Thus we see that the convert may be subject to restrictions to which the born Jew is not subject. However, even then we must treat the ger as we treat other Jews in social and financial matters, and Rambam did not intend to contradict any halacha found in the Gemara.

(To be continued)

About the Author: Rabbi Yaakov Klass, rav of Congregation K’hal Bnei Matisyahu in Flatbush, Brooklyn, is Torah Editor of The Jewish Press. He can be contacted at yklass@jewishpress.com.


If you don't see your comment after publishing it, refresh the page.

Our comments section is intended for meaningful responses and debates in a civilized manner. We ask that you respect the fact that we are a religious Jewish website and avoid inappropriate language at all cost.

If you promote any foreign religions, gods or messiahs, lies about Israel, anti-Semitism, or advocate violence (except against terrorists), your permission to comment may be revoked.

No Responses to “Q & A: How To Treat A Ger (Part I)”

Comments are closed.

SocialTwist Tell-a-Friend

Current Top Story
A clip from"How to Stab a Jew," the latest hit on Arab social media.
‘How to Stab a Jew’ Going Viral on Palestinian Authority Social Media [video]
Latest Judaism Stories
Torah-Hakehillah-121914

Why is the tzitzis reminder on our clothing? How does it remind us that there are 613 mitzvos?

Grunfeld-Raphael-logo

The court cannot solely rely on death certificates issued by non-Jewish institutions without conducting its own investigation into the facts of the case.

Business-Halacha-logo

“I’m still not sure we have a right to damage his property,” said Mrs. Schloss. “Can you ask someone?”

Rabbi Sacks

Jacob’s blessing of Ephraim over Manasseh had nothing to do with age and everything to do with names

Slavery was universal; So, why was Egypt targeted in this object lesson?

Rav Akiva Eiger is assuming that the logic of the halacha that both the son and his mother are obligated to honor his father and therefore he must honor his fathers wishes first, is a mathematical equation.

The first requirement is a king must admit when he is wrong.

Reward And Punishment
‘Masser Rishon For The levi’im’
(Yevamos 86a)

Question: If Abraham was commanded to circumcise his descendants on the eighth day, why do Arabs – who claim to descend from Abraham through Yishmael – wait until their children are 13 to circumcise them? I am aware that this is a matter of little consequence to our people. Nevertheless, this inconsistency is one that piques my curiosity.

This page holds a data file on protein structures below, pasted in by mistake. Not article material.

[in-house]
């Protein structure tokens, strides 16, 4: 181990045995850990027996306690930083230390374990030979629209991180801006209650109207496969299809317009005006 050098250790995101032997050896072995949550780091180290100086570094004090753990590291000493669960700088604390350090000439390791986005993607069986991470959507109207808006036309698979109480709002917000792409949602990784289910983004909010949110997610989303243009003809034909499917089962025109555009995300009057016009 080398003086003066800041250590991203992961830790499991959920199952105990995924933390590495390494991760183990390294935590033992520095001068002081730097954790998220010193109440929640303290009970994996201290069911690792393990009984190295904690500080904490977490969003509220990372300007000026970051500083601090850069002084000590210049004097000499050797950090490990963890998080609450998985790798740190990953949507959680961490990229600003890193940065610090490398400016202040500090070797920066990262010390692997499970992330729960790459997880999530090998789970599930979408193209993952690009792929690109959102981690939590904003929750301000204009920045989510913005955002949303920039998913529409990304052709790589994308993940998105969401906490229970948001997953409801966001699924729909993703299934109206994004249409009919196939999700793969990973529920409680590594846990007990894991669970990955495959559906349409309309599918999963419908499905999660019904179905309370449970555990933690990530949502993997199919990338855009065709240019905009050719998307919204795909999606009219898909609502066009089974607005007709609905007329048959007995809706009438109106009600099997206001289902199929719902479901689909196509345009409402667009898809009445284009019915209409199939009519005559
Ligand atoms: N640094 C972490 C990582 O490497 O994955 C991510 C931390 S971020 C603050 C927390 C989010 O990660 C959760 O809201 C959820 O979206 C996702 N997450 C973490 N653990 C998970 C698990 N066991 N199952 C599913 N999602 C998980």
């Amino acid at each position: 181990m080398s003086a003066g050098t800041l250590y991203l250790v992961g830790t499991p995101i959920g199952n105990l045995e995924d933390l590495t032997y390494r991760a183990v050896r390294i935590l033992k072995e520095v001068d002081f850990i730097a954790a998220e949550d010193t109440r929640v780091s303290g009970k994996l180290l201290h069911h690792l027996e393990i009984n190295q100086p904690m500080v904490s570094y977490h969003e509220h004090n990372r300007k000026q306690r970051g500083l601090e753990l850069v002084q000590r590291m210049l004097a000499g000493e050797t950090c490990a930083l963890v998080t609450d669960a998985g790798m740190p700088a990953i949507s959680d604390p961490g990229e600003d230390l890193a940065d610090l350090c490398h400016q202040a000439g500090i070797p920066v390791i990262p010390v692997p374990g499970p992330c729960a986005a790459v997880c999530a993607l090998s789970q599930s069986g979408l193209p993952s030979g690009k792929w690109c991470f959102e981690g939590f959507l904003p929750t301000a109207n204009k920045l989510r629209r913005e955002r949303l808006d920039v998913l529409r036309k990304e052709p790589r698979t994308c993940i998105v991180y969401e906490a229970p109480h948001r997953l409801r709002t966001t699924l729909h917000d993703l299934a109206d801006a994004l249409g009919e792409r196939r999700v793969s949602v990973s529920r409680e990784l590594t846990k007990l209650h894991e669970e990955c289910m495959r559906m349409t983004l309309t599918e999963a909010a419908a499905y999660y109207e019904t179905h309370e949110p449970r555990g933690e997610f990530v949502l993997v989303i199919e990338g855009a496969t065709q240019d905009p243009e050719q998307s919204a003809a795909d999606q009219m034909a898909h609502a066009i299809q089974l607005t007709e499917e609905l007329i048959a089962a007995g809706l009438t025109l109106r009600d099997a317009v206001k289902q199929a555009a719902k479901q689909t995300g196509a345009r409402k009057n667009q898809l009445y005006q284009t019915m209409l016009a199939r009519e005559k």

M. Goldman
(Via E-mail)

Reb Shlomo Zalman could not endure honorifics applied to him because of his enormous humility

Because we see these events as world changing, as moments in history, they become part of us forever.

They stammer “I’m not Orthodox,” as if that absolves them from the responsibility of calling to G-d

It’s fascinating how sources attain the status “traditional,” or its equivalent level of kashrus.

She was determined that the Law class was Dina’s best chance of finding a husband, and that was the real reason she wanted her to go to college.

But who would have ever guessed that Hashem would unlock the key to the birth on same day as the English anniversary of our wedding.

More Articles from Rabbi Yaakov Klass
QuestionsandAnswers-logo

Question: If Abraham was commanded to circumcise his descendants on the eighth day, why do Arabs – who claim to descend from Abraham through Yishmael – wait until their children are 13 to circumcise them? I am aware that this is a matter of little consequence to our people. Nevertheless, this inconsistency is one that piques my curiosity.

M. Goldman
(Via E-mail)

Question: If Abraham was commanded to circumcise his descendants on the eighth day, why do Arabs – who claim to descend from Abraham through Yishmael – wait until their children are 13 to circumcise them? I am aware that this is a matter of little consequence to our people. Nevertheless, this inconsistency is one that piques my curiosity.

M. Goldman
(Via E-mail)

Question: If Abraham was commanded to circumcise his descendants on the eighth day, why do Arabs – who claim to descend from Abraham through Yishmael – wait until their children are 13 to circumcise them? I am aware that this is a matter of little consequence to our people. Nevertheless, this inconsistency is one that piques my curiosity.
M. Goldman
(Via E-mail)

Question: If Abraham was commanded to circumcise his descendants on the eighth day, why do Arabs – who claim to descend from Abraham through Yishmael – wait until their children are 13 to circumcise them? I am aware that this is a matter of little consequence to our people. Nevertheless, this inconsistency is one that piques my curiosity.
M. Goldman
(Via E-mail)

Printed from: http://www.jewishpress.com/judaism/ask-the-rabbi/q-a-how-to-treat-a-ger-part-i/2003/09/17/

Scan this QR code to visit this page online: